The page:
Data is scarce when it comes to events that have yet to happen. To account for this, the researchers integrated an "S-shaped" logistics curve into the MFA model, a modeling technique originally developed by ecologists to analyze biological population growth. It has since been applied to other contexts, and is especially useful to industrial ecology, a key focus of Dr. Babbitt’s research. In place of a biological species, the researchers analyzed the growth and decline of over 15 different electronic products that have entered the market between 1962 and 2009. These included CRT (cathode-ray tube) monitors, desktop computers, printers, LED (light-emitting diode) monitors, LCD (liquid-crystal display) televisions, and laptops. An underlying logistics curve was established for these products using annual historical sales data. This was incorporated into the overall MFA model.
In the final stage of the study, the researchers applied the predictive model to forecast the adoption cycles for four case-study products representing new and emerging technologies (determined at the time of the study): fitness trackers, smart thermostats, drones, and OLED (organic light-emitting diode) TVs. The results showed that logistics forecasting can be used to predict flows of both older products with abundant historical data and emerging products with little adoption data in order to inform effective CE strategies.
Mass-based e-waste policies fall short
The forecasting model could help government agencies to understand how shifts in consumer electronics impact e-waste flows. As products become smaller and lighter, recovery targets based solely on tonnage may miss opportunities for identifying CE pathways for electronics at the end of their useful lives. A broader approach may also reveal new kinds of eco-toxicity associated with emerging technologies that may not necessarily be tied to high-volume materials.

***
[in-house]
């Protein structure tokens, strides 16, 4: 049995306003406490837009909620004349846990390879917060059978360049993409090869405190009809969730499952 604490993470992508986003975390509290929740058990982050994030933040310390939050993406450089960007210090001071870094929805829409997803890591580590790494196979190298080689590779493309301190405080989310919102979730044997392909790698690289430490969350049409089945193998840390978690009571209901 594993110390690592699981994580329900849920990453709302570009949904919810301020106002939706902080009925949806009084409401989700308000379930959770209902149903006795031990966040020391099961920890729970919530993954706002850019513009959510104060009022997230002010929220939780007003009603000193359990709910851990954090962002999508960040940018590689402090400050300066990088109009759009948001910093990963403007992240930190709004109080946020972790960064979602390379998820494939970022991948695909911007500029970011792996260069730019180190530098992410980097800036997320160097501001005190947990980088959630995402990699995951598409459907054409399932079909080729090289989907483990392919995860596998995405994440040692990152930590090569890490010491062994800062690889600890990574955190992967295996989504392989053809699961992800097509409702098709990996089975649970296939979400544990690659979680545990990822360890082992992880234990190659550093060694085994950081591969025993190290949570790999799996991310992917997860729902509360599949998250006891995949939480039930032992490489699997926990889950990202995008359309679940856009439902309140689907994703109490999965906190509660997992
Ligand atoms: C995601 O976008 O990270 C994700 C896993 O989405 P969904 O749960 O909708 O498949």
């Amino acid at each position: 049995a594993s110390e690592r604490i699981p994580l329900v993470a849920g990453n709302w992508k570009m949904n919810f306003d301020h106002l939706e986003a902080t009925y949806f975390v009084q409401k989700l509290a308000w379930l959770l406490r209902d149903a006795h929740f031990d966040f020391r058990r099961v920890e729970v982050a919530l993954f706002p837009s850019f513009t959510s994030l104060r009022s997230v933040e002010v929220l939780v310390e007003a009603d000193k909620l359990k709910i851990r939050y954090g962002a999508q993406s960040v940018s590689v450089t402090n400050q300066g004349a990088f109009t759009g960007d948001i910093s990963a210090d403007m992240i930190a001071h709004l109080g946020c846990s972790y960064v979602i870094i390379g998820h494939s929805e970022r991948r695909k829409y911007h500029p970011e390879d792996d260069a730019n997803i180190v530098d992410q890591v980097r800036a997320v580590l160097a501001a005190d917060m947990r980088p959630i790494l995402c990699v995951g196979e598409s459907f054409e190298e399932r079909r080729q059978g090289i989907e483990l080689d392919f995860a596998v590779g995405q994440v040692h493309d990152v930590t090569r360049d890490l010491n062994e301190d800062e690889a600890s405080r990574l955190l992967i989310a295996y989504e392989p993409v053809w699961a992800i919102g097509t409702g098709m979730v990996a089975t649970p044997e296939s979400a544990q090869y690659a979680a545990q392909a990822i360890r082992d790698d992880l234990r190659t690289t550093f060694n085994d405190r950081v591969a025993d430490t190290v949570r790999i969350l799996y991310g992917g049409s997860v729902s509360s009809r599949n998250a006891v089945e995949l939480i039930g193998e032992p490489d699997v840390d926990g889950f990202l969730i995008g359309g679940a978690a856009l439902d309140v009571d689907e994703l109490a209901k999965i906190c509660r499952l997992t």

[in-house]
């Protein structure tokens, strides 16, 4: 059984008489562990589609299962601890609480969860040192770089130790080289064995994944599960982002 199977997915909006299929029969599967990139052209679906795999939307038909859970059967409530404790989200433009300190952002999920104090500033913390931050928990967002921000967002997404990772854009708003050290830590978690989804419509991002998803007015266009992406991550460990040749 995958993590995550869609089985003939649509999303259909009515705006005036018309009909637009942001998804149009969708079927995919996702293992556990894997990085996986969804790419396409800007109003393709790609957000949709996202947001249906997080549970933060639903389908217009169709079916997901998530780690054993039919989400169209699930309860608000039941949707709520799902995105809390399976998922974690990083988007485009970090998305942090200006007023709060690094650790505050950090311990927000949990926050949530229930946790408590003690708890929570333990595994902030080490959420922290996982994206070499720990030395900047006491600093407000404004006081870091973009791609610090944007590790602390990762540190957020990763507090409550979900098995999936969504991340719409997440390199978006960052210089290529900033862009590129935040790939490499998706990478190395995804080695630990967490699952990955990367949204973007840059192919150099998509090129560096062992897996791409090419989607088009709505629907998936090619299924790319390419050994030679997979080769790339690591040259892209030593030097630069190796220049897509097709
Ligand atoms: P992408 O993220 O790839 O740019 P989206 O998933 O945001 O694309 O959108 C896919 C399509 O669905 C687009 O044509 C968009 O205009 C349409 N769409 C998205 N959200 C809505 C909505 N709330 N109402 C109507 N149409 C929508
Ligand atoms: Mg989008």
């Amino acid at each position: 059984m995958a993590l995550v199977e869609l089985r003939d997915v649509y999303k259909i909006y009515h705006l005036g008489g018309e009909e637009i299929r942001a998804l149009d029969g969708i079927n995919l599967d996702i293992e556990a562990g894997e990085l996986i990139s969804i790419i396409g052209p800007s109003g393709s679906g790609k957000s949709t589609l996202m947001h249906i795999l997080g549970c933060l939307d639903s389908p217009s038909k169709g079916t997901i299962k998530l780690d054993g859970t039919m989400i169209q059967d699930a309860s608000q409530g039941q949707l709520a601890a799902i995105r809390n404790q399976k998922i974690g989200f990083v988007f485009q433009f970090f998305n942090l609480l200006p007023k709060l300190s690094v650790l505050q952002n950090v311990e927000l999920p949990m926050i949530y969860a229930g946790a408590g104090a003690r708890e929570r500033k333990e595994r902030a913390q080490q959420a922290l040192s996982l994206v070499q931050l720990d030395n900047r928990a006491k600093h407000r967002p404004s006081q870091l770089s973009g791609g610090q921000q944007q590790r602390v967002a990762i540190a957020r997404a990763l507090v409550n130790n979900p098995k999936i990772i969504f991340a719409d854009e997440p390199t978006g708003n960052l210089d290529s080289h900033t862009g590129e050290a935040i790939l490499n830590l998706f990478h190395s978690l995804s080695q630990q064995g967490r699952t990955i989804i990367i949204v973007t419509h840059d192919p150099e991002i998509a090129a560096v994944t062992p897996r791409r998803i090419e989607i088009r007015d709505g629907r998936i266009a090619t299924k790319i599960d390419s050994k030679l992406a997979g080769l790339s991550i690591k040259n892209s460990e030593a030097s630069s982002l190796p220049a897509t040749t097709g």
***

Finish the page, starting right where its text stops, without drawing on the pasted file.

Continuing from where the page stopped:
Anticipating future e-waste can create opportunities for urban mining
Cobalt, once common in laptop batteries, is used less and less in newer, lightweight battery technologies. The study forecasted that, by 2021, the projected flow of cobalt waste from discarded laptops will exceed its demand by about 100 metric tons. Foreseeing trends like this can help urban miners plan ahead to realize closed-loop solutions for rare-earth metals like cobalt.
Forecasting tomorrow’s e-waste can practically support CE planning today
Applied to televisions, the model predicted how CRT TVs will disappear from e-waste streams as subsequent screen technologies age. By 2030, more than half of the nearly 400,000 metrics tons of televisions projected to be discarded in 2030 will be OLED screens. Little is presently known about either the environmental impacts of OLED materials or the potential for their reuse, but citing this trend could motivate efforts to find sustainable, circular pathways for them.
The model can be used to allocate resources within a CE
The study’s case-study methodology can easily be applied to other similar products using only a limited amount of data. Doing so will allow planners in the public and private sectors to cultivate circular pathways for valuable industrial components, like lithium-ion batteries, or for new materials with unknown reuse applications or environmental impacts, like carbon-based films in OLED screens.
Manufacturers can use the model to project their e-waste flows
Companies do not typically have the modeling capability to predict future waste flows, limiting their ability to set appropriate targets or plan for the management of end-of-life electronics. This model gives manufacturers agency within a CE by giving them the ability to project e-waste flows over a near-term time horizon.
Dr. Babbitt’s wider work is concerned with applications of industrial-ecology theory. She has designed a number of studies addressing consumer electronics, and currently is focusing her research on food waste and plastic packaging. Industrial ecology is a framework that looks to natural ecosystems to find a new way of thinking about how resources, like materials and energy, and waste are processed within an industrial economy.